The role of the appraiser has always been to provide objective, impartial, and unbiased opinions about the characteristics and value of real property. However, with a broadening scope of work, and complexity of assignments that extend beyond past expectations, it is becoming more difficult for appraisers. On March 20th, Frank Gregoire will join a panel of other appraisal industry stakeholders during Valuation Expo in Orlando, Florida, to discuss the changing role of the appraiser. The Buzz reached out to Mr. Gregoire for his assessment on the future of the industry and what he plans to address at Valuation Expo.
Buzz: Can you tell us a little about your experience in the industry?
Gregoire: In 1976, I was licensed as a real estate salesman. The Florida Real Estate Broker course introduced me to real property appraisal. That was in 1977, which is also the year I started my appraisal career. In 1983 I transitioned from real estate brokerage and instruction to full time as an appraiser, and partnered with my father and mentor to create Gregoire & Gregoire. The firm cut its teeth on appraisals for equity loans for hard money lenders and eventually expanded to offer appraisal services for a wide variety of property including single and multifamily residential, condominium, vacant land, commercial, and industrial.
After FIRREA, in 1989, I became a certified residential appraiser, and concentrated on residential appraisals for conventional and FHA lenders, as well as private parties. At one time we had seven independent contractor appraisers affiliated with the firm. After an appointment to the Florida Real Estate Appraisal Board (FREAB) in 2000, I spent eight years as a regulator. Assignments from lenders were negatively affected during my term on the FREAB. As a result of that and my father’s retirement, an effort was made to transition away from appraisals for mortgage loans to private and litigation related work. Shortly afterwards, I landed a multi-year appraisal review assignment for a class action suit. My involvement in the case has opened doors to several other federal cases, and the opportunity to work with a few of the best valuation professionals in the country.
We are winding up a three year engagement right now, and ready to commence work under a multi-year contract. Every now and then, it’s possible to get out, measure a house, complete research, look at comparables, and complete an actual appraisal.
Additional experience has been gained by working with associations. I have been actively involved with the National Association of REALTORS and their valuation and public policy related committees since 1992. During my term with the FREAB, I was active with the Association of Appraiser Regulatory Officials (AARO). Additionally, I am a designated member of the National Association of Independent Fee Appraisers (NAIFA).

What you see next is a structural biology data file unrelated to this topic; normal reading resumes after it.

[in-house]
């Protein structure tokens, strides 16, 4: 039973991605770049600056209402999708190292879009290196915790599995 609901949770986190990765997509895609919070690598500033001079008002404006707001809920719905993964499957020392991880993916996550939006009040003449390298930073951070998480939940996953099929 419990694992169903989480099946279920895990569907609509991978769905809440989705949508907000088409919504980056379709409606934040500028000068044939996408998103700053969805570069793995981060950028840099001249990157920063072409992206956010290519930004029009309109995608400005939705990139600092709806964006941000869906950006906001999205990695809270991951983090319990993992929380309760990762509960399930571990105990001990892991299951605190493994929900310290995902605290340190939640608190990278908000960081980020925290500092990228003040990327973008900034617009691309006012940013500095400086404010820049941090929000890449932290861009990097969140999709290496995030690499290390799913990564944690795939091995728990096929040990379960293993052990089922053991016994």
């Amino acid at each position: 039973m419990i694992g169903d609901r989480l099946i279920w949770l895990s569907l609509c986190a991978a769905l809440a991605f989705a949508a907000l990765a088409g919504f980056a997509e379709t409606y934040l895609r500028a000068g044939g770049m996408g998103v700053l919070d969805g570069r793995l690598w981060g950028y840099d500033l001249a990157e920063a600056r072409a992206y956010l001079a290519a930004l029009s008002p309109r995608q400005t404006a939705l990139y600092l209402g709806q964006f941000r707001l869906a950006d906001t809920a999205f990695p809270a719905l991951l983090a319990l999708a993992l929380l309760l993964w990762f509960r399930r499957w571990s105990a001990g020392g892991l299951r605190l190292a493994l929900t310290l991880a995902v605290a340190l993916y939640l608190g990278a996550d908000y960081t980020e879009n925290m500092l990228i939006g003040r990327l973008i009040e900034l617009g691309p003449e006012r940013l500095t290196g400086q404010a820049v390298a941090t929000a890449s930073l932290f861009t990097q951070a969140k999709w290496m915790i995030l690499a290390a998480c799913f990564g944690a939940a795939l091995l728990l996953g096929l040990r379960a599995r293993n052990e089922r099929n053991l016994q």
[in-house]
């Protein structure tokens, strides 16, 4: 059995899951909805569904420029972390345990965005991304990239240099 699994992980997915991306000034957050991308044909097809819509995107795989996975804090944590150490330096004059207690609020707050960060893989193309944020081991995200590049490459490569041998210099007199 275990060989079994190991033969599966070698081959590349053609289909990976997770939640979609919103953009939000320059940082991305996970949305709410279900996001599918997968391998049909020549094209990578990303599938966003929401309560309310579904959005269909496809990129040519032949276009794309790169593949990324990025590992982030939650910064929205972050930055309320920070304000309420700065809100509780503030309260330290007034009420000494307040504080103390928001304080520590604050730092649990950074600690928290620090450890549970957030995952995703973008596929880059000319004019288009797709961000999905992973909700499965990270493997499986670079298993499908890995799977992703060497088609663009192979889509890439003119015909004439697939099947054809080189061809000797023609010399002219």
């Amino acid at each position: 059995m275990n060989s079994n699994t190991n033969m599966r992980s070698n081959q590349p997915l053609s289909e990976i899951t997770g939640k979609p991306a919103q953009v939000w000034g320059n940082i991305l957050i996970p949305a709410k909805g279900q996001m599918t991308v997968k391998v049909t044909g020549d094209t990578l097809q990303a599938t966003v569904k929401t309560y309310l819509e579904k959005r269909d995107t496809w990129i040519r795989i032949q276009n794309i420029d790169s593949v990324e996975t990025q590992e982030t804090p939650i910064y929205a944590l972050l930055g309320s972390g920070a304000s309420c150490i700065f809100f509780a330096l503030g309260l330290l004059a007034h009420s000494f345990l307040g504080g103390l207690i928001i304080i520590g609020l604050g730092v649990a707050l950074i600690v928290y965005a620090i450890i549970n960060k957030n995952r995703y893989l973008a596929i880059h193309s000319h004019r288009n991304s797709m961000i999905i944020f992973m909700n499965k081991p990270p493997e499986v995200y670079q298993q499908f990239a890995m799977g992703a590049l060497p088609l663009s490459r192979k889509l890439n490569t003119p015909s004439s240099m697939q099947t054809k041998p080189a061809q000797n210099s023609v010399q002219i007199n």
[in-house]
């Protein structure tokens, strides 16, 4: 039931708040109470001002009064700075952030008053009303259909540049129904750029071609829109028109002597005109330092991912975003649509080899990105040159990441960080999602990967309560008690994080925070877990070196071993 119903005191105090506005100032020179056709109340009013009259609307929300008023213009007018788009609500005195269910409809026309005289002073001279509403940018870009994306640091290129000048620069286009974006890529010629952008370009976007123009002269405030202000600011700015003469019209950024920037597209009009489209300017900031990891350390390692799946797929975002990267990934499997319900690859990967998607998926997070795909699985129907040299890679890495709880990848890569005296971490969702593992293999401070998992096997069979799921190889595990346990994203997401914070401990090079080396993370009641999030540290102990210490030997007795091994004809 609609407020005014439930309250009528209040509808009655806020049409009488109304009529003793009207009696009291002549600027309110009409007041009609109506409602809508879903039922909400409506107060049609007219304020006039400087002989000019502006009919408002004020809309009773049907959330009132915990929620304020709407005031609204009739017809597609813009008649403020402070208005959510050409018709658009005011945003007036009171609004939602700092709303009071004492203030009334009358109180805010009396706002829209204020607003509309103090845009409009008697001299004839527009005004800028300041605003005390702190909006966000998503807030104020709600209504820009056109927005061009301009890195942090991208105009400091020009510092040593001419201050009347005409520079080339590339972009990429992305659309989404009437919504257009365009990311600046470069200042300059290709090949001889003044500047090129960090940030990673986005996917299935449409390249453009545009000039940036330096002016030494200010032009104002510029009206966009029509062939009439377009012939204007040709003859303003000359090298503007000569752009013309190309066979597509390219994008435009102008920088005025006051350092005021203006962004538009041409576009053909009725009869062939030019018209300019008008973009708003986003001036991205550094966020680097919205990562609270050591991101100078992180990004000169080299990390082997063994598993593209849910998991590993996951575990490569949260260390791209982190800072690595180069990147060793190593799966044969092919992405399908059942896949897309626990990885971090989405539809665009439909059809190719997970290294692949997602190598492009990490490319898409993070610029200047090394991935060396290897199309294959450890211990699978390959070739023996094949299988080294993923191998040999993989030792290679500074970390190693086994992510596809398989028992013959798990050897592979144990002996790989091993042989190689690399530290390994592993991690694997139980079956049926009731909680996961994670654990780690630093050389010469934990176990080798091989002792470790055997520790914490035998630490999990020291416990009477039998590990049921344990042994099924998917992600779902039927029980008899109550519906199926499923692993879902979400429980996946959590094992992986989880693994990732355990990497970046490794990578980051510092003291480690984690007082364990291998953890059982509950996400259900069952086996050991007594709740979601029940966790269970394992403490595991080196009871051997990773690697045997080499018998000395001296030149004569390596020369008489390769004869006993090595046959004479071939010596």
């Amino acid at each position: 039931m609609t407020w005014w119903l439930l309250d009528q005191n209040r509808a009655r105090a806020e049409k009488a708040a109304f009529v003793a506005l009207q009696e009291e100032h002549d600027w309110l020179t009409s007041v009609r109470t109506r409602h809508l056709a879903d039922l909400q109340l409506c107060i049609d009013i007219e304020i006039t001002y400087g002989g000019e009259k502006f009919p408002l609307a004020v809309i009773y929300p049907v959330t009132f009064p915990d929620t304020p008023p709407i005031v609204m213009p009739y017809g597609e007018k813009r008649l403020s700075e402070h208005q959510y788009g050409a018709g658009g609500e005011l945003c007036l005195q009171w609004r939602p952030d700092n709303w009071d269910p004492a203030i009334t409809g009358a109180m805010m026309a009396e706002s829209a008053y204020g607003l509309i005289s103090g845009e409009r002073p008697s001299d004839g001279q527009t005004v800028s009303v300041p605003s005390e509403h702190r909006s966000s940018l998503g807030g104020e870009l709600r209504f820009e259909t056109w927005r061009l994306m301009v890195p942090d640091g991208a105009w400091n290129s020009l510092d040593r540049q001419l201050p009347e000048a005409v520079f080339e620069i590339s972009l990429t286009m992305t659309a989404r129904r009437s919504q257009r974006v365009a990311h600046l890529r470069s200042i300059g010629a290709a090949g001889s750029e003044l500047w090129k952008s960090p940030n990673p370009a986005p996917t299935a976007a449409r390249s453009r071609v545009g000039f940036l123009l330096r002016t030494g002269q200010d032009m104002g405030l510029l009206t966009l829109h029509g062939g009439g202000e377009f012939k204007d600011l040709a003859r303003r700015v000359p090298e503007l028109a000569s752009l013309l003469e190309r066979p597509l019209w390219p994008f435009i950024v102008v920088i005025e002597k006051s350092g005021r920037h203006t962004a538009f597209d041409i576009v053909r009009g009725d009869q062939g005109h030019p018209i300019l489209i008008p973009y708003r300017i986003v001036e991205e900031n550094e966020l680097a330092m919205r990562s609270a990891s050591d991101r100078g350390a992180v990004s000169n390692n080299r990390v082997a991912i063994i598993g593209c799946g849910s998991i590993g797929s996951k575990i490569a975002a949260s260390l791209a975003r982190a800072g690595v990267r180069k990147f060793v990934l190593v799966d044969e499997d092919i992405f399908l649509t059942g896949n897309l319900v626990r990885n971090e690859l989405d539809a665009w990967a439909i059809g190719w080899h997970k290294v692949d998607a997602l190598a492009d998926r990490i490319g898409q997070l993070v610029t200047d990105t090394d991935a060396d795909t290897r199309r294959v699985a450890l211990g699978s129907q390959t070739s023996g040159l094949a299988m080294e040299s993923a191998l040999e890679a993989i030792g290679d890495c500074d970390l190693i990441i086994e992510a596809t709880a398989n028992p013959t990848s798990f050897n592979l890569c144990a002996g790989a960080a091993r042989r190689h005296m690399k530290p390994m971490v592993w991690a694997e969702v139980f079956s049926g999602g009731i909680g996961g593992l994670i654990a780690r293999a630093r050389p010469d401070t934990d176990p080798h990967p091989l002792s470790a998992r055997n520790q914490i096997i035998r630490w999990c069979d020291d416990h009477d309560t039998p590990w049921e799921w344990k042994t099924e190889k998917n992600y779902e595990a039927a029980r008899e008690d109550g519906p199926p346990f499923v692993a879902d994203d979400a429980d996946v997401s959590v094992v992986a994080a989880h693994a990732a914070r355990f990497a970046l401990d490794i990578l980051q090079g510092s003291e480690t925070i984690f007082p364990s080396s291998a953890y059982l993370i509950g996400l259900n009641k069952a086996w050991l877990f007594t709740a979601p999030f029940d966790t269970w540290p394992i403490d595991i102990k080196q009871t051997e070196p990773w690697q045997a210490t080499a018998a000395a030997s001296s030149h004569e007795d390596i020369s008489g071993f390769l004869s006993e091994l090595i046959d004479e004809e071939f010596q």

Buzz: The speaking panel you are on during Valuation Expo will examine the role of the appraiser in the 21st century. Can you provide a little teaser of what will be addressed?
Gregoire: Over the past 40 years, there have been monumental changes, and most have been imposed ON appraisers and the profession. Standardized Forms, Secondary Markets, FIRREA, State Licensing, USPAP, HVCC, Dodd-Frank, UAD, Collateral Underwriter, and Property Inspection Waiver. We know change is inevitable, but there are rumblings of major change, and the ramifications could be dramatic. I will concentrate on building a professional niche with the intent to minimize the effect of change, and personal involvement to influence the type and direction of change.
Buzz: What changes do you currently see are happening with appraisers?
Gregoire: Uncertainty seems to be the overriding theme along with dissatisfaction due to their inability to build mortgage lending appraisal business on the basis of quality and qualifications. Competition is limited to fee and turn time and a race to the bottom. Appraisers, like many in this economy, are concerned with competition from automated alternatives. Interest in building business outside of the traditional mortgage lending appraisal treadmill has increased. On the other side of the coin, many appraisers seem intent on fighting the automated foe with their own automation as a means to increase their productivity.
Buzz: How can appraisers help ease the stress that change can bring?
Gregoire: Appraisers can cease acting as, and playing the victim. We must take an active part in our profession and be involved in creating solutions for our future. Involvement with professional associations, appraisal coalitions, and working with other stakeholders will not only be beneficial to the appraisal profession, but have a positive effect on the economy and be professionally rewarding. Many of the issues and changes coming up are much larger than us as individuals. Staying active on big picture items will keep us busy enough to forget about stress. We should also be assured by the reality that, even in the 21st Century, there are things machines are unable to do.
Buzz: Any final thoughts?
Gregoire: It will be nice to see folks in person, and to have some face to face interaction with appraisers. Since the inception of online bulletin boards, and the dominance of social media, plenty of names from around the country have become familiar. The online personality does not always line up with the live persona. I’m looking forward to verbal and visual communication rather than typing.
Buzz: Frank, thank you for taking some time out and answering a few questions for our readers. We look forward to hearing your thoughts at Valuation Expo in Orlando March 19th-20th, 2017. To register for the event, click here. Use code GREGOIRE for 15% off any conference pass.